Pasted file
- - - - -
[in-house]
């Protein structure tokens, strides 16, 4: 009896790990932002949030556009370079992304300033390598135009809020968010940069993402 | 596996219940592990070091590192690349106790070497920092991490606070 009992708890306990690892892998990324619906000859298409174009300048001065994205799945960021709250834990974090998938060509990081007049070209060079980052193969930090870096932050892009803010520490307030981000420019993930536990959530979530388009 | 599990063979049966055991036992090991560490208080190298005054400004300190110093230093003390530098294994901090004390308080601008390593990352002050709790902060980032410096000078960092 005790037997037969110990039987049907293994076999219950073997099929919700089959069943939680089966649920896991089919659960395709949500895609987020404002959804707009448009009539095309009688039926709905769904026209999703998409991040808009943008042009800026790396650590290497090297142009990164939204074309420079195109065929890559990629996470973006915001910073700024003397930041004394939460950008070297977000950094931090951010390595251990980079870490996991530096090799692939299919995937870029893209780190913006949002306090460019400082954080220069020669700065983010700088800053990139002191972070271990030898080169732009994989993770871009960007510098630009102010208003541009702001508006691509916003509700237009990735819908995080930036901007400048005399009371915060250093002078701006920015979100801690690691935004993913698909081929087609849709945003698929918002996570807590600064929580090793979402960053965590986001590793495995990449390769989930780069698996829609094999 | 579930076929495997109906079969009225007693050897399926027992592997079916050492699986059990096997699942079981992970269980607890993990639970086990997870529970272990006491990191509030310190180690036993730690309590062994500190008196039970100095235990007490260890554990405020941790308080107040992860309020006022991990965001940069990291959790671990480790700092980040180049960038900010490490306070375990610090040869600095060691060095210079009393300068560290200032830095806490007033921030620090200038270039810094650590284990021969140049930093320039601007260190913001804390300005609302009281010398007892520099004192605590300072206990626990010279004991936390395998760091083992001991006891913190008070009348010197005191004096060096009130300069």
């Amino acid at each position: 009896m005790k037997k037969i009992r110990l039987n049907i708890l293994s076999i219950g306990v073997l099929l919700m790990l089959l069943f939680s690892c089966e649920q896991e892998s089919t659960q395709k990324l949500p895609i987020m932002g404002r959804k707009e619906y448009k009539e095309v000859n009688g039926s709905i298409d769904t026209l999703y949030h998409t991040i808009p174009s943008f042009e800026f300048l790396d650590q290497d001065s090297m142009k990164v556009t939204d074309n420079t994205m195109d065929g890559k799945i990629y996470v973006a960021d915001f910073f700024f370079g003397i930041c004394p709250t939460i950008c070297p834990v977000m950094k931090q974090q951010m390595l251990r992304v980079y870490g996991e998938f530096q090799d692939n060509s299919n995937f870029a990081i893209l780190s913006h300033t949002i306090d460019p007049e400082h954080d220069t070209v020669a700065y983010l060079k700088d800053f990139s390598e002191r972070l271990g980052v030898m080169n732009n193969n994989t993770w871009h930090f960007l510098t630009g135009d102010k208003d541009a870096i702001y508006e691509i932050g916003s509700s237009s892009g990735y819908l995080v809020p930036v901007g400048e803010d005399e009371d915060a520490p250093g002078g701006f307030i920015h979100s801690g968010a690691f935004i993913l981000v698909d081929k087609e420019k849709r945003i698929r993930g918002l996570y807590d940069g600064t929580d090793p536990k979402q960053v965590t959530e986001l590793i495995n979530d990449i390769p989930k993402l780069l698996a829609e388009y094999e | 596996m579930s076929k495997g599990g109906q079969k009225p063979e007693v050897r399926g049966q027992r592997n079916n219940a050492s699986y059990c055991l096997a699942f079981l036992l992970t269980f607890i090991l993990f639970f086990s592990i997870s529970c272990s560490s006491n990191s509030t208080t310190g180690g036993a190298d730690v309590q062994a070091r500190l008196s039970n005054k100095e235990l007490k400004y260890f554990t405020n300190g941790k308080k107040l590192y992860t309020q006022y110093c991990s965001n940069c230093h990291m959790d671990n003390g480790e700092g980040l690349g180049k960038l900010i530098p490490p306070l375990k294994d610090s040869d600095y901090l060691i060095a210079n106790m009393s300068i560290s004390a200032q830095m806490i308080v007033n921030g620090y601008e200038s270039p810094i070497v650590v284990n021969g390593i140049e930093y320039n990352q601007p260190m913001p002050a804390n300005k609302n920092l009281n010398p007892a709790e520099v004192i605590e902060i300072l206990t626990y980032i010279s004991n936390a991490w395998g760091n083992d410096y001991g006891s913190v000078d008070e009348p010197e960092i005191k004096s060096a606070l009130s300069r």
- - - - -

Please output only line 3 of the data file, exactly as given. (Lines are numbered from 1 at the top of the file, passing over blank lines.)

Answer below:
């Amino acid at each position: 009896m005790k037997k037969i009992r110990l039987n049907i708890l293994s076999i219950g306990v073997l099929l919700m790990l089959l069943f939680s690892c089966e649920q896991e892998s089919t659960q395709k990324l949500p895609i987020m932002g404002r959804k707009e619906y448009k009539e095309v000859n009688g039926s709905i298409d769904t026209l999703y949030h998409t991040i808009p174009s943008f042009e800026f300048l790396d650590q290497d001065s090297m142009k990164v556009t939204d074309n420079t994205m195109d065929g890559k799945i990629y996470v973006a960021d915001f910073f700024f370079g003397i930041c004394p709250t939460i950008c070297p834990v977000m950094k931090q974090q951010m390595l251990r992304v980079y870490g996991e998938f530096q090799d692939n060509s299919n995937f870029a990081i893209l780190s913006h300033t949002i306090d460019p007049e400082h954080d220069t070209v020669a700065y983010l060079k700088d800053f990139s390598e002191r972070l271990g980052v030898m080169n732009n193969n994989t993770w871009h930090f960007l510098t630009g135009d102010k208003d541009a870096i702001y508006e691509i932050g916003s509700s237009s892009g990735y819908l995080v809020p930036v901007g400048e803010d005399e009371d915060a520490p250093g002078g701006f307030i920015h979100s801690g968010a690691f935004i993913l981000v698909d081929k087609e420019k849709r945003i698929r993930g918002l996570y807590d940069g600064t929580d090793p536990k979402q960053v965590t959530e986001l590793i495995n979530d990449i390769p989930k993402l780069l698996a829609e388009y094999e | 596996m579930s076929k495997g599990g109906q079969k009225p063979e007693v050897r399926g049966q027992r592997n079916n219940a050492s699986y059990c055991l096997a699942f079981l036992l992970t269980f607890i090991l993990f639970f086990s592990i997870s529970c272990s560490s006491n990191s509030t208080t310190g180690g036993a190298d730690v309590q062994a070091r500190l008196s039970n005054k100095e235990l007490k400004y260890f554990t405020n300190g941790k308080k107040l590192y992860t309020q006022y110093c991990s965001n940069c230093h990291m959790d671990n003390g480790e700092g980040l690349g180049k960038l900010i530098p490490p306070l375990k294994d610090s040869d600095y901090l060691i060095a210079n106790m009393s300068i560290s004390a200032q830095m806490i308080v007033n921030g620090y601008e200038s270039p810094i070497v650590v284990n021969g390593i140049e930093y320039n990352q601007p260190m913001p002050a804390n300005k609302n920092l009281n010398p007892a709790e520099v004192i605590e902060i300072l206990t626990y980032i010279s004991n936390a991490w395998g760091n083992d410096y001991g006891s913190v000078d008070e009348p010197e960092i005191k004096s060096a606070l009130s300069r």